Poor profits mean cheaper deals

//Poor profits mean cheaper deals

It looks like the financial analysts do know what they were talking about, after all. Although not quite as right as they thought they were.
Royal Caribbean, announcing last year’s results, have admitted that profit prospects for 2009 are even worse than anticipated.
The recession is hitting cruise ship bookings, particularly in the United States, and RCL’s net income in the last three months of 2008 fell 98 per cent to $1.48 million, equivalent to one cent a share. Wall Street had been forecasting a profit of seven cents a share.
For 2009, RCL are expecting a drop of 14 per cent in the first quarter, levelling out to nine per cent in the full year. The company is the second-largest cruise operator nehind Carnival, and includes the brands of Celebrity, Azamara and Pullmantur.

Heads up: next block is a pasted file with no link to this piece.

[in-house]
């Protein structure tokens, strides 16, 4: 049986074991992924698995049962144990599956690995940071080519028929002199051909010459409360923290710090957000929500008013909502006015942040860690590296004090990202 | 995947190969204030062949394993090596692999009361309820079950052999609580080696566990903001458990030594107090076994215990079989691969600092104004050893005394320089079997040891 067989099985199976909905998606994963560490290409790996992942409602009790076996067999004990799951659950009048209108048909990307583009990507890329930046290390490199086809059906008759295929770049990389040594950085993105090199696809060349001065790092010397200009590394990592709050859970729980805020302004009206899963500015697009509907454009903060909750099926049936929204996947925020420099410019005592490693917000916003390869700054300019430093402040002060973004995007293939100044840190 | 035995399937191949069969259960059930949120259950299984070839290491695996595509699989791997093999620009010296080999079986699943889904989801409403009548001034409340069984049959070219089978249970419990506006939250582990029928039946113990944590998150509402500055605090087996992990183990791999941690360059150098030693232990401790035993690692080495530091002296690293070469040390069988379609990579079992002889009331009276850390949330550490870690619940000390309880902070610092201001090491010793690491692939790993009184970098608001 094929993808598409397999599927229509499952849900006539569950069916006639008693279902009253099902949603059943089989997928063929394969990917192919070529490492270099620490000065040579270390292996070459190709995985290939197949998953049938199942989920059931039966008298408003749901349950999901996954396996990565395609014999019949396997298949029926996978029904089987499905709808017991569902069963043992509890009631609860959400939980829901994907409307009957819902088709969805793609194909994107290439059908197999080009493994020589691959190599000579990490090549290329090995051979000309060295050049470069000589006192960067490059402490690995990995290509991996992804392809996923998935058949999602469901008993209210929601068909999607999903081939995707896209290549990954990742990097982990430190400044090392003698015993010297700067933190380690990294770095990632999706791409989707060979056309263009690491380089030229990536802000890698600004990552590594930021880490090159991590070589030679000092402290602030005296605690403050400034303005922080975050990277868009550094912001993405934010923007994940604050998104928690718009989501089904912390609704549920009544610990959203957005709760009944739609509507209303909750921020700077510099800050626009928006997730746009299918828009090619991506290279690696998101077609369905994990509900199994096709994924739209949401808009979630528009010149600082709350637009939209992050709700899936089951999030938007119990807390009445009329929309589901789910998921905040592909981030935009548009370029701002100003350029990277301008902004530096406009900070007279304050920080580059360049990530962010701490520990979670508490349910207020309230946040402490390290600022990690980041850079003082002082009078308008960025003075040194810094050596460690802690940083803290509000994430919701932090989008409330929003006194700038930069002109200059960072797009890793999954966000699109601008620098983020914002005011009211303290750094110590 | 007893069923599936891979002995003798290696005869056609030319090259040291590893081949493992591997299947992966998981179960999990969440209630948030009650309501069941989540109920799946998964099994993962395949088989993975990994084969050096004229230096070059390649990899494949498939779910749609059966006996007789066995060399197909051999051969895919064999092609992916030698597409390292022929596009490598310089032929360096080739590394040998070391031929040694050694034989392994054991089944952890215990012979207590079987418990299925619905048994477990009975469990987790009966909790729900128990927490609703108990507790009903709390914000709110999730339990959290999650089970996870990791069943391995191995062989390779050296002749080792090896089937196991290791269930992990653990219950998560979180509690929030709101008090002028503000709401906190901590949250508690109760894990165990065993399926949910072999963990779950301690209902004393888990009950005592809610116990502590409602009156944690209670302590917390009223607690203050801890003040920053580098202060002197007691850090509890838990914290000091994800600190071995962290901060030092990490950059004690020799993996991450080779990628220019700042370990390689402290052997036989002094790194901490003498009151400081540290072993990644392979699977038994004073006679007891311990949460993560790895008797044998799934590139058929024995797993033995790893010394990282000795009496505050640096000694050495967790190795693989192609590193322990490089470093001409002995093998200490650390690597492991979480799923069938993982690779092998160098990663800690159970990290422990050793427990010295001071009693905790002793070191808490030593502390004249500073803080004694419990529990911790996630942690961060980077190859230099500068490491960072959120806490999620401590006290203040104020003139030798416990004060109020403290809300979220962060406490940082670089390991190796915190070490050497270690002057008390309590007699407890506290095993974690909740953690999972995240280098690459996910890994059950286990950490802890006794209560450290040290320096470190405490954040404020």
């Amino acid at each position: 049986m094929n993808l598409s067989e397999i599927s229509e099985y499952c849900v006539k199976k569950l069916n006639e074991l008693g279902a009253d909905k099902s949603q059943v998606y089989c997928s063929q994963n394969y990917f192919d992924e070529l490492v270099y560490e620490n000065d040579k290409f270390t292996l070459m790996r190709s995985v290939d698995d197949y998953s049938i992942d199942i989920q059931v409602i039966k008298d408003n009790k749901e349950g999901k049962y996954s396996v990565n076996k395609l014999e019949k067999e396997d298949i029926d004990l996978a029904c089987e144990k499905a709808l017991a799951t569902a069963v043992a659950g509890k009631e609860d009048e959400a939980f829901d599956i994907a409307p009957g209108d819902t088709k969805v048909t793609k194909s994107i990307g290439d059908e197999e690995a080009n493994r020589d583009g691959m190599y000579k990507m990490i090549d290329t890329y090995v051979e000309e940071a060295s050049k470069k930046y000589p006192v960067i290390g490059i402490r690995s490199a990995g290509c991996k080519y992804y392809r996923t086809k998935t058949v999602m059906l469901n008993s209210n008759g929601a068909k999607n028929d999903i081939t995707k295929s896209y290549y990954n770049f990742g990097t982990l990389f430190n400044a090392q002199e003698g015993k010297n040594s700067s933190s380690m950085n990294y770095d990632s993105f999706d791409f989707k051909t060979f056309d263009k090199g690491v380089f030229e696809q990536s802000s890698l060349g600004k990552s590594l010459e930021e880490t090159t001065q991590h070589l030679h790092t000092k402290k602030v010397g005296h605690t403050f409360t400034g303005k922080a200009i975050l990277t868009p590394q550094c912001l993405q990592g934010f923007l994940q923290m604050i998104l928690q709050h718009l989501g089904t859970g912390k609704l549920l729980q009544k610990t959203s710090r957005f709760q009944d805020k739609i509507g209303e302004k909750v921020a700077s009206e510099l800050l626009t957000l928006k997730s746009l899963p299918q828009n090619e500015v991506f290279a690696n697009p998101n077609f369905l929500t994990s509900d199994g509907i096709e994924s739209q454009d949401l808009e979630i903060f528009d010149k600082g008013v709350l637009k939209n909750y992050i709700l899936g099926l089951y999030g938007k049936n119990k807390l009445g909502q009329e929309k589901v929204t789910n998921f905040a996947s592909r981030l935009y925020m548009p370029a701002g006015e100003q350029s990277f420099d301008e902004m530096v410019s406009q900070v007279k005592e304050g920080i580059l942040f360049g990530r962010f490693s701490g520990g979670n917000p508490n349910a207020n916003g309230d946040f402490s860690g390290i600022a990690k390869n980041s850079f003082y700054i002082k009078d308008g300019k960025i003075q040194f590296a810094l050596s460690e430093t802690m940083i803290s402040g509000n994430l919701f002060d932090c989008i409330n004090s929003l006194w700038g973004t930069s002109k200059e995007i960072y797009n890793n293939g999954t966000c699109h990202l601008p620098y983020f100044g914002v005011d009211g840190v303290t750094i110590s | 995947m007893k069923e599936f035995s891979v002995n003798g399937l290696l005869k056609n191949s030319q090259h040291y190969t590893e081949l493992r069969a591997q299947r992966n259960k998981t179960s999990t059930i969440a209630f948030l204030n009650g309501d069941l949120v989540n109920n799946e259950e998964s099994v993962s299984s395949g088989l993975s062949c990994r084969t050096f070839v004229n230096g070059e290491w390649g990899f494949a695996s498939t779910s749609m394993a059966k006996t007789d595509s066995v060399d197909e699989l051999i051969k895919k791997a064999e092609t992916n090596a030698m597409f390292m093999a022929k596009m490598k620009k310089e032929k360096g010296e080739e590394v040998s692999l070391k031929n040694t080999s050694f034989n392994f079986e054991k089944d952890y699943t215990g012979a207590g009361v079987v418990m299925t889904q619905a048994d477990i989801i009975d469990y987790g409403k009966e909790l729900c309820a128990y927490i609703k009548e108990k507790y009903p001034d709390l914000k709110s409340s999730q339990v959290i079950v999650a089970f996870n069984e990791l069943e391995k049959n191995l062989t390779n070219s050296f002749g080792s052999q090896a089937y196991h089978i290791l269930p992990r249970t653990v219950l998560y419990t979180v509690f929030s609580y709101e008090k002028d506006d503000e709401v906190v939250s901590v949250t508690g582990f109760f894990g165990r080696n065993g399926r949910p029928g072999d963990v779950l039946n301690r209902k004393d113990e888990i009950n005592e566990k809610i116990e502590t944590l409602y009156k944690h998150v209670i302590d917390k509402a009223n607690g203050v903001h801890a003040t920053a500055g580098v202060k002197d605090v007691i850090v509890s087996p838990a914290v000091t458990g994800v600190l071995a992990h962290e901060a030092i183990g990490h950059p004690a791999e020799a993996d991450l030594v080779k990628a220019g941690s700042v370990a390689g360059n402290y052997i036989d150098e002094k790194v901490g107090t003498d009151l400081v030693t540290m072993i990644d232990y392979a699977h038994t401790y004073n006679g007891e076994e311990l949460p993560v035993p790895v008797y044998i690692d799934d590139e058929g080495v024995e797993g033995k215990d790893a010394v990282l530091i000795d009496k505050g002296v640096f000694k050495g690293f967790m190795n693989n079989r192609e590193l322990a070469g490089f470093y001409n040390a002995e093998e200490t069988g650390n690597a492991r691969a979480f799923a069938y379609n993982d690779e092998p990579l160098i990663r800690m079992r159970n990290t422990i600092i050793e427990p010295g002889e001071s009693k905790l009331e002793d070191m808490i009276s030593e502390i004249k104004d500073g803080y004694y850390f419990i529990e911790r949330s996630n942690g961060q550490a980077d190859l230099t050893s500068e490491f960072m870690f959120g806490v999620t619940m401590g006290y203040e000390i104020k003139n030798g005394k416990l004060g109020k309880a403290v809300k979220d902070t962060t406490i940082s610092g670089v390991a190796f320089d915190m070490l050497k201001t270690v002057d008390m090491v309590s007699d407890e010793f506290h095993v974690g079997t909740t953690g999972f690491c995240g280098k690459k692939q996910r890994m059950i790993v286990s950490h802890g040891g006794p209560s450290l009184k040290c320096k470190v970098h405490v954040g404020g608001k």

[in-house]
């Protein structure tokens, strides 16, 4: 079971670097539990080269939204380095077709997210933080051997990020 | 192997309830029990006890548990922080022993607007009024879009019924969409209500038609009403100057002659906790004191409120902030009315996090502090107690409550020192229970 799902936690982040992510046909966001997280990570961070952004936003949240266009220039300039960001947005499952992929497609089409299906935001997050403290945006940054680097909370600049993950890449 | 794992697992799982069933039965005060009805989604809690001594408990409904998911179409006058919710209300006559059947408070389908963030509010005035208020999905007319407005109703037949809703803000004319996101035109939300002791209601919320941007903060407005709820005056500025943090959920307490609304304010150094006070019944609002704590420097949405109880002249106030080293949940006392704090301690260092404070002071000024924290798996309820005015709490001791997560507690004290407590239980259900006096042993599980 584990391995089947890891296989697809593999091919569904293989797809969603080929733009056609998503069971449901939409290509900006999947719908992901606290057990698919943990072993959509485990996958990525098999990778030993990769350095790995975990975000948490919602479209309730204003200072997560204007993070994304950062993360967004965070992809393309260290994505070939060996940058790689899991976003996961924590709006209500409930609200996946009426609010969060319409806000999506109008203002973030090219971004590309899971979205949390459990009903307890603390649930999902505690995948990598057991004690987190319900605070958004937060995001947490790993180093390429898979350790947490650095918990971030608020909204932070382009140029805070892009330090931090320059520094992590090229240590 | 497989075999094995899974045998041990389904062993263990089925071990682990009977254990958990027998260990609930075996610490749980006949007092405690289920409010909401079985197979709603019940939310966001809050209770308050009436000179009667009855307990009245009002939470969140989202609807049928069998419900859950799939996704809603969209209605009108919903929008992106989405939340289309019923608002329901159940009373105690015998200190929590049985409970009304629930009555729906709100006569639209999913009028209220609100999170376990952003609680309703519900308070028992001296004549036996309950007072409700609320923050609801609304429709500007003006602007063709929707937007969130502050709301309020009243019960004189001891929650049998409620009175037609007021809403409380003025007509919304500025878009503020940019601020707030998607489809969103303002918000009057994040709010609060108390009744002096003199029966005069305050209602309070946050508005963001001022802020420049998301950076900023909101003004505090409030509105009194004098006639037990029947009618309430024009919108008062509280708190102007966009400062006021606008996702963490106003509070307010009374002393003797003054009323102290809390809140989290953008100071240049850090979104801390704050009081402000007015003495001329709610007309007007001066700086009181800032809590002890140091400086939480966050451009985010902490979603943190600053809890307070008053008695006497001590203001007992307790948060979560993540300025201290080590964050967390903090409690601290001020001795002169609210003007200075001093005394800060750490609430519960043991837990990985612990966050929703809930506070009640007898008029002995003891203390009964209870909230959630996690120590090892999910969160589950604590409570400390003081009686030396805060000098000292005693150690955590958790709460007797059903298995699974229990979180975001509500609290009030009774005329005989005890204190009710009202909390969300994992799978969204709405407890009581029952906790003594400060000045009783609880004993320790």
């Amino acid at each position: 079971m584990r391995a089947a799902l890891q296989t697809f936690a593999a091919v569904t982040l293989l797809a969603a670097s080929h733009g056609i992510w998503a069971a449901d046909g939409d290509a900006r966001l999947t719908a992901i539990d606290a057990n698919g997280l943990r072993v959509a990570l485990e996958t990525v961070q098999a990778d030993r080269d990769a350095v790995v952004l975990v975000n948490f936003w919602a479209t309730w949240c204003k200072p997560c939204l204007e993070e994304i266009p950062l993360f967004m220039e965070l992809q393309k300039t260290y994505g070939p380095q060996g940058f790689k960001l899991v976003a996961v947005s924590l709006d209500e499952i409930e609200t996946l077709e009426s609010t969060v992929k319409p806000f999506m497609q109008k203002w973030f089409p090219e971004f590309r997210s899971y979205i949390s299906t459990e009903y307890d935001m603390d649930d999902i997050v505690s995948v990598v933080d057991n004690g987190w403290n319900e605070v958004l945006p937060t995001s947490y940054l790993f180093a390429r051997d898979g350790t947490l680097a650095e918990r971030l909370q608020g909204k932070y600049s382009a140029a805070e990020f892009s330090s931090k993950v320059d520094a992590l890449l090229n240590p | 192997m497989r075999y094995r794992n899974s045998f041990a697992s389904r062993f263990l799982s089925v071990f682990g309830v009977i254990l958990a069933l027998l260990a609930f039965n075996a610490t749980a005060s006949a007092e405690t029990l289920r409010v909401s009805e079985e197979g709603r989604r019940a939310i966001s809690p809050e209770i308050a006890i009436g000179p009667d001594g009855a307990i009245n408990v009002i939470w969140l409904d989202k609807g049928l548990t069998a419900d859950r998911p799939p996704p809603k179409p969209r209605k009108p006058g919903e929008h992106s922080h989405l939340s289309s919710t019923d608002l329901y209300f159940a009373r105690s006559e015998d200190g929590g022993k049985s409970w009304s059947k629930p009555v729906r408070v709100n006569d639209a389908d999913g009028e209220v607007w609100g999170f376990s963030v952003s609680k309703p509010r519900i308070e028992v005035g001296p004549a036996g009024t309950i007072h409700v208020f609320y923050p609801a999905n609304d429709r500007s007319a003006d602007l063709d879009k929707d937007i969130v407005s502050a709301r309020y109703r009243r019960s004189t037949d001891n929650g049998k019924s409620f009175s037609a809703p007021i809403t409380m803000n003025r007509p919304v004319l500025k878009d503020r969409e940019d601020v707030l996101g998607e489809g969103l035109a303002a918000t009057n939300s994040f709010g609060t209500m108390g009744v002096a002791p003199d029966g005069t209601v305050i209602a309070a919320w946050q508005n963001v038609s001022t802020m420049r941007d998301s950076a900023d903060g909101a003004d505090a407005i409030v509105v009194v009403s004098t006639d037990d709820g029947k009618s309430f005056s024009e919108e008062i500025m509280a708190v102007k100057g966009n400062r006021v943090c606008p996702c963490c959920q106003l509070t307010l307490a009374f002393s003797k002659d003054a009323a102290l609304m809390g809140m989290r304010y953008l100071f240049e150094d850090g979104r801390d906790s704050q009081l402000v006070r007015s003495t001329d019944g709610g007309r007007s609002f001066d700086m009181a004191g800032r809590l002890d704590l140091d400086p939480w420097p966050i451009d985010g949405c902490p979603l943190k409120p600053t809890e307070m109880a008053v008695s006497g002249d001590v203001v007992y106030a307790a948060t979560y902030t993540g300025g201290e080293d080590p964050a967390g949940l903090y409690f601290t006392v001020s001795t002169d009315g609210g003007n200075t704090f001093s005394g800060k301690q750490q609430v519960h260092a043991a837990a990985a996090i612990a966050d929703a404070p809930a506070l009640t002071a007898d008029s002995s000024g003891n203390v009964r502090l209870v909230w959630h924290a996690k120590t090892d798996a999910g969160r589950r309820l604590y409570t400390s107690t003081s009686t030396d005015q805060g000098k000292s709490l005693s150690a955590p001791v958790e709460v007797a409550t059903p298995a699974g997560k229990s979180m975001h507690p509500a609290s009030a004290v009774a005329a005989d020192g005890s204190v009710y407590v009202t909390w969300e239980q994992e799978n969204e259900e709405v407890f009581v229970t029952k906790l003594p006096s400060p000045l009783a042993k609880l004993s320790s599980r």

The good news for cruising customers is that there will be even more cheap deals on offer as RCL and other operators compete to fill their ships, because sailing half-empty would be even more disastrous than filling a ship with cut-price fares.
RCL’s big concern must be the arrival of the world’s biggest cruise ship, Oasis of the Seas, in December. At 220,000 tons and with space for 5,400 passengers, it’s going to take an awful lot of filling each week.
They can only hope that the excitement created by the new vessel will attract new customers, and they must be keeping their fingers crossed that there will be light at the end of the recession tunnel by then.
On this side of the Atlantic, the word so far is that British consumers are not cutting back as hard as their American counterparts. That theory is supported by the fact that the American market is a much younger profile, while over here – despite the advertising campaigns aimed at families – the core market is the older generation whose incomes are safer.

By | 2017-06-15T16:00:49+00:00 29 January 2009|Cruise News|0 Comments

About the Author:

John Honeywell is a travel writer specialising in cruise ships and cruise travel. Winner of CLIA UK's Contribution to Cruise award 2017.

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